After the success of Omer’s first book series, Thomas & Mercer, an Amazon imprint, published his most recent book, a mystery called A Killer’s Mind, which was also promoted on Amazon’s First Reads, a new subscription service in which the company recommends a handful of books and allows subscribers to download them before their official publication date. Omer told me he has now sold more than 10,000 books through Amazon, and that his books have also been borrowed more than 10,000 times on Kindle Unlimited, the subscription service in which readers pay $9.99 a month to access over 1 million titles on Amazon. “What made this possible is Amazon,” he told me. “It can expose me to millions, or tens of millions of readers.” (Peter Hildick-Smith, the founder of Codex Group, which consults with the publishing industry, told me that Amazon’s rankings and sales information are not reliable because they also count books that are borrowed, like Harry Potter books, which are consumed in a different way than books that are bought.)
For decades, self-publishing was derided as an embarrassing sign that an author couldn’t cut it in the “real” publishing industry—“the literary world’s version of masturbation,” as Salon once put it. And Amazon, the world’s biggest e-commerce site, with its bookstore-beating prices, was painted as an enemy to authors. But now its self-publishing service, Kindle Direct Publishing (KDP), has made it easy for people to upload their books, send them out into the universe, and make money doing so. Its store has created a place for readers to go and easily find inexpensive self-published books. The site that got its start by radically changing where books are sold is now reshaping how books are published and read.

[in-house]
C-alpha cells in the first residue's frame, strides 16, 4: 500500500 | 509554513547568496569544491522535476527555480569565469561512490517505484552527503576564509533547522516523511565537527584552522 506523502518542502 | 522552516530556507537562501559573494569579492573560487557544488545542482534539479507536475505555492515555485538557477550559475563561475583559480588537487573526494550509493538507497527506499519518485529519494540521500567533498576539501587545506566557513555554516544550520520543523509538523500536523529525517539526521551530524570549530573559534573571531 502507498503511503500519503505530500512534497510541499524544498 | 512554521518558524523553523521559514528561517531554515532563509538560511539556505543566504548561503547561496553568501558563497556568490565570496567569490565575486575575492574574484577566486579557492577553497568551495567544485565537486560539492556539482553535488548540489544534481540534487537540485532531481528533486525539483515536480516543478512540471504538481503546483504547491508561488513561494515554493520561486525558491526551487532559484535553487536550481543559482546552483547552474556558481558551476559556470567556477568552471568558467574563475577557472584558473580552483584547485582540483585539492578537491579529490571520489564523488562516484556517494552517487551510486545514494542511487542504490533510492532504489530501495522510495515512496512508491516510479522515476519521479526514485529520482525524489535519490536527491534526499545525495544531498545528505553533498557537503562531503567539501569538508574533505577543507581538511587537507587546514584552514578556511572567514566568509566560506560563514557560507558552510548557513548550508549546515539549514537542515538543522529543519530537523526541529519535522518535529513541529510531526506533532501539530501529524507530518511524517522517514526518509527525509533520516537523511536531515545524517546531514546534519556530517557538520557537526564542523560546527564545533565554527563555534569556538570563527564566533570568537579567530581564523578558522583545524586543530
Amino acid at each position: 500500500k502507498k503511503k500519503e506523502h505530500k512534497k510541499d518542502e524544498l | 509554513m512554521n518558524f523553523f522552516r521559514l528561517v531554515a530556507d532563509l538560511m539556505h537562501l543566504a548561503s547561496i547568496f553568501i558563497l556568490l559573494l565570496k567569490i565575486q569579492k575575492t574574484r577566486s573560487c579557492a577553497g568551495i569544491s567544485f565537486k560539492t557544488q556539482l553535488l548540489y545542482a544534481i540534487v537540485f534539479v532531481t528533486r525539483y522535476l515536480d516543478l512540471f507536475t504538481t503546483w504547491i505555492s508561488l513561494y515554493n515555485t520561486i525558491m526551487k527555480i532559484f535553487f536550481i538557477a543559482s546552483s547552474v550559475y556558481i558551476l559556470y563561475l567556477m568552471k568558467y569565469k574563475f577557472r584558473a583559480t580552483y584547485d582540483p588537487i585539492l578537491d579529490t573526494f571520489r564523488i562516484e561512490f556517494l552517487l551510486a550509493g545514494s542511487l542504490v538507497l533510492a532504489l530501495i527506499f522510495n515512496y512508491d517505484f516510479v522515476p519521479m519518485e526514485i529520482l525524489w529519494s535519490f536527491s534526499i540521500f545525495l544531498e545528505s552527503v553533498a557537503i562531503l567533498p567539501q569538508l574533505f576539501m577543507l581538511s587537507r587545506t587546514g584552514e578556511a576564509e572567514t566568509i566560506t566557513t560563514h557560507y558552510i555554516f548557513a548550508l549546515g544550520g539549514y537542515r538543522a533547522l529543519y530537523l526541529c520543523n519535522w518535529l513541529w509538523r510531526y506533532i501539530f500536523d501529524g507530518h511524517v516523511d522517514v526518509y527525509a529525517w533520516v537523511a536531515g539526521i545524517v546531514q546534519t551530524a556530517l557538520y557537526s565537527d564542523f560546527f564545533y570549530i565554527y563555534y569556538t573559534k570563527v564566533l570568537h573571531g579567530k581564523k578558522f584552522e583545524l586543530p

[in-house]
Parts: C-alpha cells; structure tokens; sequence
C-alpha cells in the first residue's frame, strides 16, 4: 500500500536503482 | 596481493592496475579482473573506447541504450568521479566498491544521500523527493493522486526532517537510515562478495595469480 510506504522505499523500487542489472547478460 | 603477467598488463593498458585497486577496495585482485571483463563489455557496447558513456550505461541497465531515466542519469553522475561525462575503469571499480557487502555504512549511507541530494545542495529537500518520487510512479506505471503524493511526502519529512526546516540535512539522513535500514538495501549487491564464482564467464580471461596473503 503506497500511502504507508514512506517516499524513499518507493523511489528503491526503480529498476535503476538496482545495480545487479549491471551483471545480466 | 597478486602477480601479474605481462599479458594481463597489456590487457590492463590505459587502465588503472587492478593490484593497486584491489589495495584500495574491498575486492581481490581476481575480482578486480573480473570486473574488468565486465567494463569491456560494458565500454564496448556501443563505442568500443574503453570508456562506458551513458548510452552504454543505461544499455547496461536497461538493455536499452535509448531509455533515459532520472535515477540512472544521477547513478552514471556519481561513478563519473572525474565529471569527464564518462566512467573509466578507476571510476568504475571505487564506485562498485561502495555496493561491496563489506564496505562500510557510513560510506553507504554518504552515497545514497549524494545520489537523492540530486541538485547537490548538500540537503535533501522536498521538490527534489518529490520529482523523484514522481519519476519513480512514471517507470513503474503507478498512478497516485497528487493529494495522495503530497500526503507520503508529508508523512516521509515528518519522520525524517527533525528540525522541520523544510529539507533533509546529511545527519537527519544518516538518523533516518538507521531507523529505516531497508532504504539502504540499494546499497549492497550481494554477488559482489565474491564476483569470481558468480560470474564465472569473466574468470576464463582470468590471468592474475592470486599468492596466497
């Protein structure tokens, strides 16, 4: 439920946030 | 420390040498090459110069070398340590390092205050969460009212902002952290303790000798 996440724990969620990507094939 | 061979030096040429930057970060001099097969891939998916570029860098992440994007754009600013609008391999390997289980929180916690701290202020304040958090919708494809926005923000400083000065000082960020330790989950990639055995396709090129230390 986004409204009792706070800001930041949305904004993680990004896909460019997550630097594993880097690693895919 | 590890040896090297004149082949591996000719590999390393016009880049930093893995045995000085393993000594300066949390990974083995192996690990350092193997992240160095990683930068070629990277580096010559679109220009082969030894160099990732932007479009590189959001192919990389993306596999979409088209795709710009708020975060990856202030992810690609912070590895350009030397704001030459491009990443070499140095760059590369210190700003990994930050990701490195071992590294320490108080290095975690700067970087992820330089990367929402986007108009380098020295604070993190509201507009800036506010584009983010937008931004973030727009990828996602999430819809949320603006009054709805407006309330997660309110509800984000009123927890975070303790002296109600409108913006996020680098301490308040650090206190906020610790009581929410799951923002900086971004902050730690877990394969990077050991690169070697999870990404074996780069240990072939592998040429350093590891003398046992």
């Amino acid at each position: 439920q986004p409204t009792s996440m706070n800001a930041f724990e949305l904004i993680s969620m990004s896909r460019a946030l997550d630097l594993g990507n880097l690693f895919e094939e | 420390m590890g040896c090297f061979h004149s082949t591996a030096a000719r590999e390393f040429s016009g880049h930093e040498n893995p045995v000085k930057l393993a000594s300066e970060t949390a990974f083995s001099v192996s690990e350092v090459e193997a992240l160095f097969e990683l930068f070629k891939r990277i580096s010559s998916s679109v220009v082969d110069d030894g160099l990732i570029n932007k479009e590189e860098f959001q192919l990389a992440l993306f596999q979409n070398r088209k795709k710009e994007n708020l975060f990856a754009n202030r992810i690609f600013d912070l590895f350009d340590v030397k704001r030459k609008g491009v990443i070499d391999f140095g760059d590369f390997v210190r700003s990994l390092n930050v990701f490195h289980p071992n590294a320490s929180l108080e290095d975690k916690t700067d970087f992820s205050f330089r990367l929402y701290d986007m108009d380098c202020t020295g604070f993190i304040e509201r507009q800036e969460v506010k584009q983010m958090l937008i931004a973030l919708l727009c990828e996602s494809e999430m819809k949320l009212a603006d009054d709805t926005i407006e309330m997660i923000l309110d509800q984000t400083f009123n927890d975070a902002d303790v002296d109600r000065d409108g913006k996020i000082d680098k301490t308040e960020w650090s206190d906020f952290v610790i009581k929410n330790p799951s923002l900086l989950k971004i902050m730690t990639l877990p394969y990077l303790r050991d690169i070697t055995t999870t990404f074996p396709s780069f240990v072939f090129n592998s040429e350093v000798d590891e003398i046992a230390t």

This is, of course, threatening to the traditional publishing industry, which seems to be in a state of everlasting free-fall. Industrywide, self-publishing is gaining readers as traditional publishers are losing them, according to Author Earnings, a site produced by an anonymous marketing analytics expert who calls himself Data Guy. The self-published share of paid US e-book units increased to 46.4 percent from 44.7 percent between the second quarters of 2017 and 2018, Data Guy told me in an email, while the traditionally published share of paid e-book units decreased to 43.2 percent from 45.5 percent. (His data takes into account self-published and Amazon imprint-published books, which many traditional data sources do not.)
Central to Amazon’s gambit—and authors’ pay—is Kindle Unlimited. Launched in 2014, the feature was a response to other companies that were trying to create a Netflix for books, such as Oyster, which shut down in 2015, and Scribd, which is slowly gaining acceptance from the Big Five publishing houses. Authors can choose to participate in KDP Select, which automatically puts a book into Kindle Unlimited, and which can be highly lucrative. Amazon sets aside a pot of money every month that it divvies up among KDP Select authors, based on how many of their pages have been read each month by Kindle Unlimited subscribers and readers from the Kindle Owners’ Lending Library, which allows Prime members to borrow one book a month for free. The payment ends up being a little less than half a penny per page, authors told me, but those who are read the most can also get monthly bonuses as high as $25,000. Last year, Amazon paid out more than $220 million to authors, the company told me. Regardless of participation in KDP Select, authors who self-publish on Amazon through KDP also earn a 70 percent royalty on books priced between $2.99 and $9.99, and a 35 percent royalty on books that cost more or less than that.